Remove the top of the strawberry before eating it to get the most out of the berry.
Let's take a look at the different kinds of strawberries!
Growing twenty types of strawberries is pretty impressive, but how much does one type differ from another?
There are explanations about the strawberries written in English.
How do you think it would taste to combine a bunch of different types of strawberries?
Look at these monster strawberries! Some varieties of strawberries can be grown to reach lengths of nearly 10cm!
Know a glance: a helpful strawberry chart
Dragon farm regularly offers its guests around fifteen types of strawberries, but at times the full twenty varieties are ready to go. Here are the strawberries Farng and Iki were able to try this time at Dragon Farm.
We compiled their opinions into a helpful chart so you can get a sense of how the flavor of these strawberries differ. They evaluated the berries based on taste (sweet vs. sour) and texture (firm vs. soft).
※ Strawberries of the same variety may differ in taste and texture depending on the time of year.
※ The varieties of strawberries available to eat at Dragon Farn vary on the day / what's ready for picking)
Here are all the strawberries that were available for picking / eating on the day that Farg and Iki went to the farm.
※ The two varieties of strawberries in the bottom right corner are still in testing stages and haven’t been named yet.
Whether you pay close attention to what type of strawberries you’re eating or just go with that looks good, you can't go wrong! Just make sure you eat your fill-- a half hour goes faster than you think!
Address: 1354 Sakazukicho, Wakaba-ku, Chiba-shi, Chiba-ken （MAP）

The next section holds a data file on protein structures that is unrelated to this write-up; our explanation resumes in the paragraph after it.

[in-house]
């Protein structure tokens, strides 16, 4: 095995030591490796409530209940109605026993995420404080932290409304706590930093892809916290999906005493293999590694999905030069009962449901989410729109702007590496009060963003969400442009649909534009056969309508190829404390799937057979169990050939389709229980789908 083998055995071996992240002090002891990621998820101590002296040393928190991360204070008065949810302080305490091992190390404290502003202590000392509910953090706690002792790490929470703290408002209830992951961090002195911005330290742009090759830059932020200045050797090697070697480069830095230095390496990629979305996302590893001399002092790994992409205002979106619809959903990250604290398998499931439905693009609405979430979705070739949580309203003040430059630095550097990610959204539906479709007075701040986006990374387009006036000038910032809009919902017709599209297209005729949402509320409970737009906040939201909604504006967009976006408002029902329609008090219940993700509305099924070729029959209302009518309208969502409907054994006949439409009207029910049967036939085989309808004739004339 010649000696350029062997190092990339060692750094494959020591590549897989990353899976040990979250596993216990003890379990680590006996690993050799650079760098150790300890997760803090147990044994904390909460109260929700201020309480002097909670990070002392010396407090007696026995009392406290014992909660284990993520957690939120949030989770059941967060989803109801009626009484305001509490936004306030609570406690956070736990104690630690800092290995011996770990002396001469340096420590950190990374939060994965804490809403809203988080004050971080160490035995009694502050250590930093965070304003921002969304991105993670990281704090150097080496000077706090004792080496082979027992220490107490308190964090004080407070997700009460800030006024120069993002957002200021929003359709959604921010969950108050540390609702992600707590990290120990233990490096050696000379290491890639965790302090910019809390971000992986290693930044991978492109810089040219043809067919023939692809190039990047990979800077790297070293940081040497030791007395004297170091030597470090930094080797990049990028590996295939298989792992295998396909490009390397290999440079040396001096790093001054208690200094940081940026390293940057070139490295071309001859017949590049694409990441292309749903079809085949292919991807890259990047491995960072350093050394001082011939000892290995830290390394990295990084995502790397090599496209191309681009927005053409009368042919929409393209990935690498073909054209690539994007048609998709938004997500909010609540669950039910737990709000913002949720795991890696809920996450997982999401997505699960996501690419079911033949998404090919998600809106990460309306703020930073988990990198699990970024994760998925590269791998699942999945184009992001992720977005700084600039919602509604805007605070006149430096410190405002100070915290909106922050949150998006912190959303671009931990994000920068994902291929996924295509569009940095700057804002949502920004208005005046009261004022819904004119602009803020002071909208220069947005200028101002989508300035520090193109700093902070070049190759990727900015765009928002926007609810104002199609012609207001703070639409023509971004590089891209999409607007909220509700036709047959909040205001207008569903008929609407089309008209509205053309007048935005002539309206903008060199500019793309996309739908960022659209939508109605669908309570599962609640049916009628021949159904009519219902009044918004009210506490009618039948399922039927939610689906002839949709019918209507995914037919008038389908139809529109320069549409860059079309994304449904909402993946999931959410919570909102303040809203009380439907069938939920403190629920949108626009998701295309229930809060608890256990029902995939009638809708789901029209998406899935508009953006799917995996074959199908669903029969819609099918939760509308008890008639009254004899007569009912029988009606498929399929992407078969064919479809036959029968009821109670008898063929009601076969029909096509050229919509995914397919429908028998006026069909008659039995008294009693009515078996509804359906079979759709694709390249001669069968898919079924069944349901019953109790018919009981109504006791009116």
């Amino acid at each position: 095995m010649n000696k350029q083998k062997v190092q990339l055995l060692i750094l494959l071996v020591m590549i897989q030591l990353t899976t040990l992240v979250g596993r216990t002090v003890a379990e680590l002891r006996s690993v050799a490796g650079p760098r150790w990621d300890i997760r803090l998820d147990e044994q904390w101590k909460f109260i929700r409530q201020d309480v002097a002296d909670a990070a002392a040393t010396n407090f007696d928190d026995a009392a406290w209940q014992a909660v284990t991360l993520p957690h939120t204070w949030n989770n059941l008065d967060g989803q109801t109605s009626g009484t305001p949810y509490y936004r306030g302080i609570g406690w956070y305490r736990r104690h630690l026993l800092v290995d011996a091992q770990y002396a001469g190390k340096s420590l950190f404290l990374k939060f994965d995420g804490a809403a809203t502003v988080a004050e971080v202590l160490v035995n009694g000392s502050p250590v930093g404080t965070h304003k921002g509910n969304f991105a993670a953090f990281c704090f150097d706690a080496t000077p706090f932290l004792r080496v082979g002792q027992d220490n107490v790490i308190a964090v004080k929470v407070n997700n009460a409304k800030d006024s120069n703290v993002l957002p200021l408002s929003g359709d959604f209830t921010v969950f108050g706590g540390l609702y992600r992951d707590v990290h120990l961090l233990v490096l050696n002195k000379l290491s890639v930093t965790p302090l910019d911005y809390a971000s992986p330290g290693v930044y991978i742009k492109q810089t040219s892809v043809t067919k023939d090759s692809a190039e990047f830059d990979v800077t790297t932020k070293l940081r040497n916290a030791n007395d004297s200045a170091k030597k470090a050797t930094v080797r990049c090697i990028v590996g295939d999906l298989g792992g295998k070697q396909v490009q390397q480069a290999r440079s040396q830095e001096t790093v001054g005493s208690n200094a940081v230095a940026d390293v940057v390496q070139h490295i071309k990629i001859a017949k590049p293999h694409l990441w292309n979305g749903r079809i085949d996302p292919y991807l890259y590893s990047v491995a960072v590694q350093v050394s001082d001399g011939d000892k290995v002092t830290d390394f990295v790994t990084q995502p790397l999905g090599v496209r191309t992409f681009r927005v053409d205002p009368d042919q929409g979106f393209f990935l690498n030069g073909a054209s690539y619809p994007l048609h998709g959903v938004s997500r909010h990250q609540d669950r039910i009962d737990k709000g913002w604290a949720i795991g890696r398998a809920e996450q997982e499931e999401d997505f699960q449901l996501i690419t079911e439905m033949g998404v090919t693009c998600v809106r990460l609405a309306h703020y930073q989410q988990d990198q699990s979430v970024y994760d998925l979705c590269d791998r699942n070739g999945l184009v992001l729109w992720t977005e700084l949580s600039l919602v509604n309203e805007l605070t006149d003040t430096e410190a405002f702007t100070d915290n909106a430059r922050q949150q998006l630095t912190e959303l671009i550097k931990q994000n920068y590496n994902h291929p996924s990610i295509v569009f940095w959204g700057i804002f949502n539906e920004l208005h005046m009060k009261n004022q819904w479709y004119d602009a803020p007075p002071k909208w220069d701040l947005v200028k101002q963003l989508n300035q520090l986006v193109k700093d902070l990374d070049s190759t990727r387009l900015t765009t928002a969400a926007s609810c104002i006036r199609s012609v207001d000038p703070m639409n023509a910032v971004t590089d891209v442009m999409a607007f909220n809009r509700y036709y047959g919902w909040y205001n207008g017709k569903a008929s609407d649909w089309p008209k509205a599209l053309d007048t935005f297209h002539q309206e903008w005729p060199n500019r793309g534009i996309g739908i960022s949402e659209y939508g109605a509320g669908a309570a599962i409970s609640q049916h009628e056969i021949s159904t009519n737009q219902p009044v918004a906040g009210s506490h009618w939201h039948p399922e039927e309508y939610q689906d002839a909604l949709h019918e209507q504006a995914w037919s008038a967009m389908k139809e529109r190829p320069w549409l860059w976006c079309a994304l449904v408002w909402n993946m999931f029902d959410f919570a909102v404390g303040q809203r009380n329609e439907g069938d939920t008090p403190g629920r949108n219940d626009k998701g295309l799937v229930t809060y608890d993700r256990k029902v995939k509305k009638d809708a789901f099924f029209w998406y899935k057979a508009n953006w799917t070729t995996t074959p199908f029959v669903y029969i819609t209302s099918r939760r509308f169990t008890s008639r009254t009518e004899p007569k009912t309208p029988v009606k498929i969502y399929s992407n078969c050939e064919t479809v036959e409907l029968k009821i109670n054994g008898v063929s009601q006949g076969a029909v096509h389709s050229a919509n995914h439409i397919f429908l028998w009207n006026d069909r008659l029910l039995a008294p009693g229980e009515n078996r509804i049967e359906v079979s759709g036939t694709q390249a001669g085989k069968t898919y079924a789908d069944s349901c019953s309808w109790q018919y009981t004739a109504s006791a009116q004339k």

Telephone: 043-235-3788 (Japanese only)
Open yearly January thru early-May
2017 Strawberry picking period: January 1 thru May 14, 2017
Check their Facebook or call for more details regarding closings
Reception on Weekdays 10:00am~
Reception on weekends and holidays 8:30am~
Strawberry picking 10:00am~
Closes when strawberries are gone.
* In the event that are is a large number of participants, the reception may close early.
Cost for a 30 minute all-you-can-eat strawberry picking session
Jan. 1 thru March 31
Adults: 2,000 yen
Children ages 4 and up: 1,500 yen
Children ages 2~3: 500 yen
April 1 ~ early-May
Adult: 1,700 yen
Children ages 4 and up: 1,200 yen
Children ages 2~3: 500 yen
Spoken foreign languages: English ※ English speaking staff may sometimes be unavailable
Dates and times updated as of January 2017. Changes to dates, times, and prices may occur. Please check Dragon Farm's website before visiting. Pictures and text used in this article are from 2016. Changes may have occurred. Also, there are 15 varieties of strawberries available for 2017.
How to get to Dragon Farm
Let's enjoy spring in Japan!
From sakura to strawberries, there’s lots to love about springtime in Japan! What’s your favorite part about spring? Let us know in the comments!
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THIS ARTICLE IS BASED ON INFORMATION FROM 03 29,2016
Author：DiGJAPAN! Editorial Team